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Japan Recovery Moving at Slow Pace
World Economy

Japan Recovery Moving at Slow Pace

Hirotoshi Ogura, a self-described “factory geek”, is Daikin Industries’ master of doing more with less – and part of the reason Japan’s recovery remains stuck in the slow lane.
As Japan heads into the season of peak demand for room air-conditioners, Ogura and other Daikin managers have been tasked with figuring out how to boost output by some 20 percent at a plant in western Japan that six years ago the company had almost given up on as unprofitable, Reuters reported.
The wrinkle: they have no budget for new capital investment at the 45-year-old Kusatsu plant. The still-evolving workaround shown to a recent visitor involves home-made robots for ferrying parts, experimental systems using gravity rather than electricity to power parts of the line, more temporary workers on seasonal contracts and dozens of steps to chip away at the 1.63 hours it takes to make a typical new air conditioner.
“We can do a lot without spending anything,” says Ogura, a 33-year Daikin veteran who joined the company just after high school. “Anything we need, we first try to build ourselves.”
Like Daikin, a number of Japanese manufacturers are shifting production back to Japan from China and elsewhere to take advantage of a weaker yen. Rival Panasonic has pulled back some production of room air-conditioners, Sharp has brought back production of some refrigerators, and Canon has repatriated some output of high-end copiers, according to a list compiled by Nomura. But even as output recovers, Japanese companies remain cautious about new capital investment in factories and equipment. The trend is especially pronounced for smaller firms down the supply chain.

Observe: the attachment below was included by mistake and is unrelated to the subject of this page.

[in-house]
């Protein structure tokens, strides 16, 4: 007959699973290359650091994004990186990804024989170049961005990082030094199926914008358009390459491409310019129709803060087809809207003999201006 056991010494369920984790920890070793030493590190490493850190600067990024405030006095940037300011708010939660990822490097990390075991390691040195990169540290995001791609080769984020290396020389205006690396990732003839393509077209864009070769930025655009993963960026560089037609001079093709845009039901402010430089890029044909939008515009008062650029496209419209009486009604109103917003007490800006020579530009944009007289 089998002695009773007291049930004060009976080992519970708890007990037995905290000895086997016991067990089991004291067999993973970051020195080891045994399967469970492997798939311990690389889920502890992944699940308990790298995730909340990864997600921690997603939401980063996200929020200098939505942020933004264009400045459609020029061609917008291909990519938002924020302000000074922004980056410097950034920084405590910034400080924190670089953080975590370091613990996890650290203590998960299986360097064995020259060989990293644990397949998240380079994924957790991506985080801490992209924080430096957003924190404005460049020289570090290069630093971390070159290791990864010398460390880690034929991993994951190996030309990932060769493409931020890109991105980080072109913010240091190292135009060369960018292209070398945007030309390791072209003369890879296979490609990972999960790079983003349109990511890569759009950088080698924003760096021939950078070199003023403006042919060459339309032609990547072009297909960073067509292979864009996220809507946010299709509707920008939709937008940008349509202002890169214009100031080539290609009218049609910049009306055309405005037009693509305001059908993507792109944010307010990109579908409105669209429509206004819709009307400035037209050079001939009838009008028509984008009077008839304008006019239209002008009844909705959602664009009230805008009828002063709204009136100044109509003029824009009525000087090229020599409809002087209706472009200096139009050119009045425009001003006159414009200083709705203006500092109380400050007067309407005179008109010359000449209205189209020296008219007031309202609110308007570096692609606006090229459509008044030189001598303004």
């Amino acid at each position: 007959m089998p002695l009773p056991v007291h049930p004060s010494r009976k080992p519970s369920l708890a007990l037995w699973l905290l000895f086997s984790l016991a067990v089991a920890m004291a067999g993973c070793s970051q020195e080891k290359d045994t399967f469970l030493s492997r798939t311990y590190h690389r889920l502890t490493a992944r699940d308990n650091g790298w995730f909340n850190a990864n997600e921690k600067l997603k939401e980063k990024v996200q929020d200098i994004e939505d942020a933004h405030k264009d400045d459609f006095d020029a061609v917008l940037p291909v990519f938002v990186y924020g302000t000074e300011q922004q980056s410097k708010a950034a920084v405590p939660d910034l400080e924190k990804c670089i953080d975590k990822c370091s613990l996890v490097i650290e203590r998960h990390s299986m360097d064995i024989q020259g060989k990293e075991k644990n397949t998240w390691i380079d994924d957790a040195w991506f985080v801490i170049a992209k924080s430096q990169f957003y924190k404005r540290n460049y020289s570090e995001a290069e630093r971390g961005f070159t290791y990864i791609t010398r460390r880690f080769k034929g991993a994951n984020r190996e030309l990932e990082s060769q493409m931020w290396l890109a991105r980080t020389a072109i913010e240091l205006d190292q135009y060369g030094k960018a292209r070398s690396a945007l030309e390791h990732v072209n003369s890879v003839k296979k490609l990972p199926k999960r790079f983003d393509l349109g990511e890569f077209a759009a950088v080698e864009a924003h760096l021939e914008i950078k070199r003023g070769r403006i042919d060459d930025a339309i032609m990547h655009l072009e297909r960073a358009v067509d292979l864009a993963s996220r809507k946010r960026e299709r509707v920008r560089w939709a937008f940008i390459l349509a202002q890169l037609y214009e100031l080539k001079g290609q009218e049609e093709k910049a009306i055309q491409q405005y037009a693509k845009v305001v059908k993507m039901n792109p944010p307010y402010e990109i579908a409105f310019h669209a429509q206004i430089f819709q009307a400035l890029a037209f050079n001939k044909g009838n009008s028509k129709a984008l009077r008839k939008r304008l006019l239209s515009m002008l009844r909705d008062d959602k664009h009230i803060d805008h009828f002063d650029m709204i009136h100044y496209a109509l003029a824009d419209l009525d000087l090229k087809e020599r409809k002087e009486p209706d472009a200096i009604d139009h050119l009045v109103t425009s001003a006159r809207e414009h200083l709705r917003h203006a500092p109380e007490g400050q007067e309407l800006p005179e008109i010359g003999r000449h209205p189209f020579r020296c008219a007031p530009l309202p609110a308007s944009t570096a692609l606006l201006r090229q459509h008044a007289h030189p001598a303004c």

After increasing capital spending by 6 percent in the just-completed fiscal year, small manufacturers plan a 14 percent decrease in the current year, according to the Bank of Japan’s quarterly survey released this week. Big manufacturers like Daikin plan a 5 percent increase, but overall investment remains 10 percent below pre-crisis 2007 levels.
Over the same time, corporate earnings have increased by 11 percent, shares have rallied – Daikin’s are up more than four-fold from its 2008 low - and Japanese companies have socked away a record 87 trillion yen ($730 billion) in cash.
For Prime Minister Shinzo Abe’s economic revival plan to work, pulling Japan out of decades of stagnation and deflation, companies need to be willing to use that cash for new investment in a way they have so far baulked at in the more than two years since he took office, economists say.

 

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